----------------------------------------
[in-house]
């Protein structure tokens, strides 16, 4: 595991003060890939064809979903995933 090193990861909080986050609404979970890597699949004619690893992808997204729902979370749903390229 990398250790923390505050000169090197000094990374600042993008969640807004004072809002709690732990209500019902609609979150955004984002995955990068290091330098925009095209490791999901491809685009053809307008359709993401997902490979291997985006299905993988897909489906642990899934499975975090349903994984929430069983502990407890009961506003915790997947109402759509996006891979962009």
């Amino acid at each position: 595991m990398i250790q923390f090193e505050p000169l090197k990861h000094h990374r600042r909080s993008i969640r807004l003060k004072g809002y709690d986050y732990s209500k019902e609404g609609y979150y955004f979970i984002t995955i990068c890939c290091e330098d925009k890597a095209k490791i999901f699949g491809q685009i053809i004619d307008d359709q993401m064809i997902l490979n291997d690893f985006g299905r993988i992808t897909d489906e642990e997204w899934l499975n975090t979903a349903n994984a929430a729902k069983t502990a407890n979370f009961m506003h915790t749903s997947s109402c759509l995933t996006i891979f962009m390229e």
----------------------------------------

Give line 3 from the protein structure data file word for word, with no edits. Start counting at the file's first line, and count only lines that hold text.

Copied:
């Amino acid at each position: 595991m990398i250790q923390f090193e505050p000169l090197k990861h000094h990374r600042r909080s993008i969640r807004l003060k004072g809002y709690d986050y732990s209500k019902e609404g609609y979150y955004f979970i984002t995955i990068c890939c290091e330098d925009k890597a095209k490791i999901f699949g491809q685009i053809i004619d307008d359709q993401m064809i997902l490979n291997d690893f985006g299905r993988i992808t897909d489906e642990e997204w899934l499975n975090t979903a349903n994984a929430a729902k069983t502990a407890n979370f009961m506003h915790t749903s997947s109402c759509l995933t996006i891979f962009m390229e």